Errol approached me and invited me to join him as he volunteered for this special event choir.  We had both been soloists in the Camp Hill Choir and although a bit reluctant to join him, he espoused the benefits of singing and practicing in this special choir, rather than participate in the cleaning up and preparation to move the entire school to Laverton.  Once I caught a glimpse of the perks that were on offer, I gladly let my name go forward.


We would be taken into the Civic Hall for days before the event.  Usually about twice a day, we would gather with the RAAF Central Band and sing this piece that had been written especially for us to say thank you and farewell to the citizens of Ballarat. As I wrote this, I found a photo that was taken of the members of the RAAF Central Band relaxing at the back of the Civic Centre, which the Ballarat Courier published in the newspaper of the day.


To sing with the RAAF Central band was a great honour, but to dodge all the work needed to leave the base in a presentable condition for hand-over, was a perk that I really enjoyed and was ever so pleased that I had put my vocal services to the good of the RAAF and the RAAF Central Band by volunteering to sing their Farewell Song, which with the passage of time, I cannot remember a word!  


Actual Photo Taken by The Ballarat Courier


Finally, the big day came, the Civic Farewell was behind us, the multiple ‘thank you’ from the crowds both to the RAAF Central Band and to our small group of choristers were slowly fading from our ears. Now it was time to slip back into the real Air Force and climb into our finest parade gear and participate in the final event of the Unit’s long association with the City of Ballarat, the Farewell Parade.


I remember standing at attention for a remarkably long time, and something took my fancy.  We were on parade in front of the Ballarat town hall, when I looked up and noticed that Ballarat was spelt, “B-A-L-L-A-A-R-A-T”.  (later, in life, I learnt that Ararat was also spelt with four ‘a’s in the spelling.  To beat the boredom of that long parade, I conjured up in my mind that with this privileged information, I could no doubt make a few extra shillings when I asked people to spell ‘Ballarat’.  The time I spent on the farewell parade was not in vain at all.  I learned how to spell ‘Ballarat’. That information could come in very handy one day!  


The Ballaarat Town Hall


Finally, with all goodbyes and farewells completed for the end of the RAAF era in Ballarat, those with motor cars piled into them ostensibly to drive in convoy down to Laverton.  Others clambered aboard busses with all their worldly goods and chattels, and they were driven down to Laverton.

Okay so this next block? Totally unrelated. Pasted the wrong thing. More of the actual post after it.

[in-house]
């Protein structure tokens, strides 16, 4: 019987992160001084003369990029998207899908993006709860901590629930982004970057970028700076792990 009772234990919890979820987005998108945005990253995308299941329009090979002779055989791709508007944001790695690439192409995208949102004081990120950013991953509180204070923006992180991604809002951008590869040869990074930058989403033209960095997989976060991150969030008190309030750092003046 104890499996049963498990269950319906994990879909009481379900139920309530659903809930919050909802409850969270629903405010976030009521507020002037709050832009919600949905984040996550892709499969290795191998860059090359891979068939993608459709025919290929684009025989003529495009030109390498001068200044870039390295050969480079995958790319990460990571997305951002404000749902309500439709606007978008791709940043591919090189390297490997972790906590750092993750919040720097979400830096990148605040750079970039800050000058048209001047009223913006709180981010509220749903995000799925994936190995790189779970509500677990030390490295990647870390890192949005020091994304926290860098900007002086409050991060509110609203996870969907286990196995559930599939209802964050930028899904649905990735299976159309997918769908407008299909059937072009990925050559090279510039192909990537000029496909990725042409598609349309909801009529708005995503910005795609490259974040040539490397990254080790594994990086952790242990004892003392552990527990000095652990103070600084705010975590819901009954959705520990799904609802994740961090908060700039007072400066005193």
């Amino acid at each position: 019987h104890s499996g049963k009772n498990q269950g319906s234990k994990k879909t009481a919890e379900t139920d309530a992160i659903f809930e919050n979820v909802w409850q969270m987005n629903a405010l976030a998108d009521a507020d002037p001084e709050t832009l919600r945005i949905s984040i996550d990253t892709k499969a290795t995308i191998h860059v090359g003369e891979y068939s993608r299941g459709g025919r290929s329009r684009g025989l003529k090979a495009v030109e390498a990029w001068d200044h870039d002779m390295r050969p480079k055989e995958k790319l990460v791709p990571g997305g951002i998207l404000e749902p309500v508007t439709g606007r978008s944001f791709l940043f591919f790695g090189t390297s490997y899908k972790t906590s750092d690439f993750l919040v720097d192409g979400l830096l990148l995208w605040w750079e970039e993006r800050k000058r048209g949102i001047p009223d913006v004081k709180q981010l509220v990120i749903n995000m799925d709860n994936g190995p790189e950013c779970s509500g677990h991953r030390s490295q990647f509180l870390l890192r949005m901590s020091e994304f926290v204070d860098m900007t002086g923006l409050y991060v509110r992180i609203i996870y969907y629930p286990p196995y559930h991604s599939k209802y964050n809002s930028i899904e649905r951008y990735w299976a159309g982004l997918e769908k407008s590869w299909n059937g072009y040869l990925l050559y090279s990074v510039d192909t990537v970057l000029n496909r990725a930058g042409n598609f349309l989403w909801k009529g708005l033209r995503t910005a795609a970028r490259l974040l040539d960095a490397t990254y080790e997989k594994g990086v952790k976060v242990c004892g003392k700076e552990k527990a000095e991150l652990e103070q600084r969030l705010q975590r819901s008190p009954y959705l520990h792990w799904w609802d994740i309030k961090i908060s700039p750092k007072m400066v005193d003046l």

Radio School was moving out of Ballarat, holus bolus and heading for the next chapter in the life of the School of Radio and to my next posting, and another great adventure in the Air Force of the early 1960’s.


It was with a reasonable amount of fear and trepidation that I undertook this move for my track record had not been good.  My first posting, to No. 1 Recruit Training Unit had seen my course participate in the final pass-out parade at Rathmines which was then closed as a RAAF Base.  I had moved on to RAAF Base Ballarat, and there too, Ballarat Base had closed its doors while I was there.  It must be me!  Surely RAAF Base Laverton will not wither into the wilderness because of my presence.  We will have to wait and see, so until next edition, you will have to wait and see what ill-fortunate spells I cast on RAAF Base, Laverton.  Will it survive?  Stay tuned.



People who impressed me in my Service Career.


A slight change in the title of this segment for this month.  This quarter, I would like to tell the yarn about one of my classmates on 27 Radio Mechanics Course which began at Ballarat in January 1961.  I would have liked to speak with this guy before I wrote about him, but as I haven’t been in contact with him for fifty-five years, I’ll just use his Christian name, to ‘protect the innocent’, as they say.